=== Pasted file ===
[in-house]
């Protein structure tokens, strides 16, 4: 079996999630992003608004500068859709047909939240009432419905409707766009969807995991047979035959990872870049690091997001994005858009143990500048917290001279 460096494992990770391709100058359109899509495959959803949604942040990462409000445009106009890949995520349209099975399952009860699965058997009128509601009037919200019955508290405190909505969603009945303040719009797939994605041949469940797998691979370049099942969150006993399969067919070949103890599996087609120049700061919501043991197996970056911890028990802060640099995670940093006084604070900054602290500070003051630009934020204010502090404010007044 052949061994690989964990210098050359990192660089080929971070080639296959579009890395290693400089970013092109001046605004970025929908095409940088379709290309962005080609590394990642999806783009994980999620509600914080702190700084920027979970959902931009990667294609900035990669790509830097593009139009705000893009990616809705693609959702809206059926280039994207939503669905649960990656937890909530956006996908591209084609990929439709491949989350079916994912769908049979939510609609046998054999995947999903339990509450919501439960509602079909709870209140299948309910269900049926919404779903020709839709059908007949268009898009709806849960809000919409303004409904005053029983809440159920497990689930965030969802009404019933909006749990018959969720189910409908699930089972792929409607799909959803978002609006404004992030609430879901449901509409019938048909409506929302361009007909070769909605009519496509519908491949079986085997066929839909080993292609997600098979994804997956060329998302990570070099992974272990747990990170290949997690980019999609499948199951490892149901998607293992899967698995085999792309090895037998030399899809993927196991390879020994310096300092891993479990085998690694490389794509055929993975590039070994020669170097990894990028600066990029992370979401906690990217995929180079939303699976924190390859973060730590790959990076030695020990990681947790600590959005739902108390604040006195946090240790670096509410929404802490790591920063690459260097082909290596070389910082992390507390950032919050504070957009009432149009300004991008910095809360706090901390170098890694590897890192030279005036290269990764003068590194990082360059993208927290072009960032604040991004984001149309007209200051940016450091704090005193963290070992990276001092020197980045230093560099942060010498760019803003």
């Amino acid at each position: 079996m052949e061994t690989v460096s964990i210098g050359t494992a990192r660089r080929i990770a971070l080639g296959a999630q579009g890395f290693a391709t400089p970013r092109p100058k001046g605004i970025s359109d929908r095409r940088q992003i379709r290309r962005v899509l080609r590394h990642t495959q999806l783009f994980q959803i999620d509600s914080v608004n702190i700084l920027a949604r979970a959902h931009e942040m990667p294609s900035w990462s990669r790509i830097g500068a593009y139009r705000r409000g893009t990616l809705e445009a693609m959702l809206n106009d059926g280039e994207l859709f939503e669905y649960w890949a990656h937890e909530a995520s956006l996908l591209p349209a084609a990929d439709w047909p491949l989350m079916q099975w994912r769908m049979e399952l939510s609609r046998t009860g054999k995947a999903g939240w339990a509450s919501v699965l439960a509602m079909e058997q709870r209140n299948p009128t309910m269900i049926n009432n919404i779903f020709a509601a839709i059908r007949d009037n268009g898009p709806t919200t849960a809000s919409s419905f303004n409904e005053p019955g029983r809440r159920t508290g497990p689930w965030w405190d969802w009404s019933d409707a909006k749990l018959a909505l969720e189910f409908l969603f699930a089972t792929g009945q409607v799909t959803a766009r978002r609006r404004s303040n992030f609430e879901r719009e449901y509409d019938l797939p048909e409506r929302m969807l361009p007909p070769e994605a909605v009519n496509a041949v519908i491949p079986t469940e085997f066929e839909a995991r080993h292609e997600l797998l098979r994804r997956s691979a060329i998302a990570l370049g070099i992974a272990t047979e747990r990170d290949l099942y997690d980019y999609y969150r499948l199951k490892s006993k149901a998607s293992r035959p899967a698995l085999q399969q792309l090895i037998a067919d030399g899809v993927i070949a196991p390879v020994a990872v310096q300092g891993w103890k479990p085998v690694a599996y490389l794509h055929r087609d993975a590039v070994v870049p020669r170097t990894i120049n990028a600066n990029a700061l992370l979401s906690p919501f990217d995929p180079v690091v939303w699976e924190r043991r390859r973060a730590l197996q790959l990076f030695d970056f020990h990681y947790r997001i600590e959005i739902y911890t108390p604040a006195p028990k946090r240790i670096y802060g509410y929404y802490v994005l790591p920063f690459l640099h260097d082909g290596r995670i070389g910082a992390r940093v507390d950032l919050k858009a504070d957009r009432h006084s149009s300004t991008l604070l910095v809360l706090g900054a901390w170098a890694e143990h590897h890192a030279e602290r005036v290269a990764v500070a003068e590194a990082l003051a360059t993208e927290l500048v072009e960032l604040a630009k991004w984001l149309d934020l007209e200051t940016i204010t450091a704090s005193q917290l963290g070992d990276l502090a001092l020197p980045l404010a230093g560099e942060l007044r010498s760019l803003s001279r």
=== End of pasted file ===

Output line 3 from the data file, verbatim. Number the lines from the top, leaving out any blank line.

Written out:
């Amino acid at each position: 079996m052949e061994t690989v460096s964990i210098g050359t494992a990192r660089r080929i990770a971070l080639g296959a999630q579009g890395f290693a391709t400089p970013r092109p100058k001046g605004i970025s359109d929908r095409r940088q992003i379709r290309r962005v899509l080609r590394h990642t495959q999806l783009f994980q959803i999620d509600s914080v608004n702190i700084l920027a949604r979970a959902h931009e942040m990667p294609s900035w990462s990669r790509i830097g500068a593009y139009r705000r409000g893009t990616l809705e445009a693609m959702l809206n106009d059926g280039e994207l859709f939503e669905y649960w890949a990656h937890e909530a995520s956006l996908l591209p349209a084609a990929d439709w047909p491949l989350m079916q099975w994912r769908m049979e399952l939510s609609r046998t009860g054999k995947a999903g939240w339990a509450s919501v699965l439960a509602m079909e058997q709870r209140n299948p009128t309910m269900i049926n009432n919404i779903f020709a509601a839709i059908r007949d009037n268009g898009p709806t919200t849960a809000s919409s419905f303004n409904e005053p019955g029983r809440r159920t508290g497990p689930w965030w405190d969802w009404s019933d409707a909006k749990l018959a909505l969720e189910f409908l969603f699930a089972t792929g009945q409607v799909t959803a766009r978002r609006r404004s303040n992030f609430e879901r719009e449901y509409d019938l797939p048909e409506r929302m969807l361009p007909p070769e994605a909605v009519n496509a041949v519908i491949p079986t469940e085997f066929e839909a995991r080993h292609e997600l797998l098979r994804r997956s691979a060329i998302a990570l370049g070099i992974a272990t047979e747990r990170d290949l099942y997690d980019y999609y969150r499948l199951k490892s006993k149901a998607s293992r035959p899967a698995l085999q399969q792309l090895i037998a067919d030399g899809v993927i070949a196991p390879v020994a990872v310096q300092g891993w103890k479990p085998v690694a599996y490389l794509h055929r087609d993975a590039v070994v870049p020669r170097t990894i120049n990028a600066n990029a700061l992370l979401s906690p919501f990217d995929p180079v690091v939303w699976e924190r043991r390859r973060a730590l197996q790959l990076f030695d970056f020990h990681y947790r997001i600590e959005i739902y911890t108390p604040a006195p028990k946090r240790i670096y802060g509410y929404y802490v994005l790591p920063f690459l640099h260097d082909g290596r995670i070389g910082a992390r940093v507390d950032l919050k858009a504070d957009r009432h006084s149009s300004t991008l604070l910095v809360l706090g900054a901390w170098a890694e143990h590897h890192a030279e602290r005036v290269a990764v500070a003068e590194a990082l003051a360059t993208e927290l500048v072009e960032l604040a630009k991004w984001l149309d934020l007209e200051t940016i204010t450091a704090s005193q917290l963290g070992d990276l502090a001092l020197p980045l404010a230093g560099e942060l007044r010498s760019l803003s001279r």